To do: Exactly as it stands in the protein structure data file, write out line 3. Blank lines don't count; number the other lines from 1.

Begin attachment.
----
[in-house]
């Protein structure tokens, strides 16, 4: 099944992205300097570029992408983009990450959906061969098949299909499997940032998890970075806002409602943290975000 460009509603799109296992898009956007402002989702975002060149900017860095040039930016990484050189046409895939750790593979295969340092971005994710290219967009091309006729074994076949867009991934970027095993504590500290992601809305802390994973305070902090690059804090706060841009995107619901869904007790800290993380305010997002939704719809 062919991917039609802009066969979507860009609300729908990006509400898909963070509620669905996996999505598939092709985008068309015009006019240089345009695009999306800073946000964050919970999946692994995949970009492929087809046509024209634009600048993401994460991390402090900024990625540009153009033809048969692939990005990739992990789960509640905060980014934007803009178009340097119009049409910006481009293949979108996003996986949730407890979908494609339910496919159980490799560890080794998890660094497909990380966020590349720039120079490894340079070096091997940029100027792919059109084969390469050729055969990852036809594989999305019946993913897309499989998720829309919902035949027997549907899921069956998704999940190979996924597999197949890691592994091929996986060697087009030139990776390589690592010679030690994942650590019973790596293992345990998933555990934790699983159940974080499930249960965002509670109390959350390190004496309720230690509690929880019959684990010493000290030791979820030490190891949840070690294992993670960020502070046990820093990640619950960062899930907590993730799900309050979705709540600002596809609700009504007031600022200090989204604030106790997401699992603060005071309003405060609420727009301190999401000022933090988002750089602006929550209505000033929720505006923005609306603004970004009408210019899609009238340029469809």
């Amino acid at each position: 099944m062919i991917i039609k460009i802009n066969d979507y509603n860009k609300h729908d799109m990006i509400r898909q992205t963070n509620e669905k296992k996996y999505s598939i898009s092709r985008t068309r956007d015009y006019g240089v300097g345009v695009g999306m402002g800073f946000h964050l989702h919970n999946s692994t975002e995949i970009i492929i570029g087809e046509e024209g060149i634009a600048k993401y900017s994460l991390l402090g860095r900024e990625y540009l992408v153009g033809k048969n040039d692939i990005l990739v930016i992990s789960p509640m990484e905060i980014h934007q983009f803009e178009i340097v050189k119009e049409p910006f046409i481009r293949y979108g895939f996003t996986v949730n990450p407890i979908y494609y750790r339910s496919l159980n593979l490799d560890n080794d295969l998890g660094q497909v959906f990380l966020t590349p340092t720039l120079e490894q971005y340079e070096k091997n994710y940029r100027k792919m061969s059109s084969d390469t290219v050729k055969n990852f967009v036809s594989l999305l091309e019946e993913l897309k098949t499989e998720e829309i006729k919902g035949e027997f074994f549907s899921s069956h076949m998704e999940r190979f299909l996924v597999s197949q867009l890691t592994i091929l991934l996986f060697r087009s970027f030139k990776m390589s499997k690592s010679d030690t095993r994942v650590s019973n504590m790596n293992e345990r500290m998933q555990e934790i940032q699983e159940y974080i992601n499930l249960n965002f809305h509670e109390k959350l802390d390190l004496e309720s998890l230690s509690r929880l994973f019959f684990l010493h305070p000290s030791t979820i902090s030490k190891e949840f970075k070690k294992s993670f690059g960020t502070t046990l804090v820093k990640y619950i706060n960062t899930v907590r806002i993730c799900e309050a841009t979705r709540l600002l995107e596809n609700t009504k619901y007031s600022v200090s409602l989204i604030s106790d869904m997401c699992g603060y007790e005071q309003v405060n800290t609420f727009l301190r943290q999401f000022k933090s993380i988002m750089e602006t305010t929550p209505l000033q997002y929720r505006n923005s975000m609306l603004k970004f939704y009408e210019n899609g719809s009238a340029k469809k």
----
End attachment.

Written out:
């Amino acid at each position: 099944m062919i991917i039609k460009i802009n066969d979507y509603n860009k609300h729908d799109m990006i509400r898909q992205t963070n509620e669905k296992k996996y999505s598939i898009s092709r985008t068309r956007d015009y006019g240089v300097g345009v695009g999306m402002g800073f946000h964050l989702h919970n999946s692994t975002e995949i970009i492929i570029g087809e046509e024209g060149i634009a600048k993401y900017s994460l991390l402090g860095r900024e990625y540009l992408v153009g033809k048969n040039d692939i990005l990739v930016i992990s789960p509640m990484e905060i980014h934007q983009f803009e178009i340097v050189k119009e049409p910006f046409i481009r293949y979108g895939f996003t996986v949730n990450p407890i979908y494609y750790r339910s496919l159980n593979l490799d560890n080794d295969l998890g660094q497909v959906f990380l966020t590349p340092t720039l120079e490894q971005y340079e070096k091997n994710y940029r100027k792919m061969s059109s084969d390469t290219v050729k055969n990852f967009v036809s594989l999305l091309e019946e993913l897309k098949t499989e998720e829309i006729k919902g035949e027997f074994f549907s899921s069956h076949m998704e999940r190979f299909l996924v597999s197949q867009l890691t592994i091929l991934l996986f060697r087009s970027f030139k990776m390589s499997k690592s010679d030690t095993r994942v650590s019973n504590m790596n293992e345990r500290m998933q555990e934790i940032q699983e159940y974080i992601n499930l249960n965002f809305h509670e109390k959350l802390d390190l004496e309720s998890l230690s509690r929880l994973f019959f684990l010493h305070p000290s030791t979820i902090s030490k190891e949840f970075k070690k294992s993670f690059g960020t502070t046990l804090v820093k990640y619950i706060n960062t899930v907590r806002i993730c799900e309050a841009t979705r709540l600002l995107e596809n609700t009504k619901y007031s600022v200090s409602l989204i604030s106790d869904m997401c699992g603060y007790e005071q309003v405060n800290t609420f727009l301190r943290q999401f000022k933090s993380i988002m750089e602006t305010t929550p209505l000033q997002y929720r505006n923005s975000m609306l603004k970004f939704y009408e210019n899609g719809s009238a340029k469809k």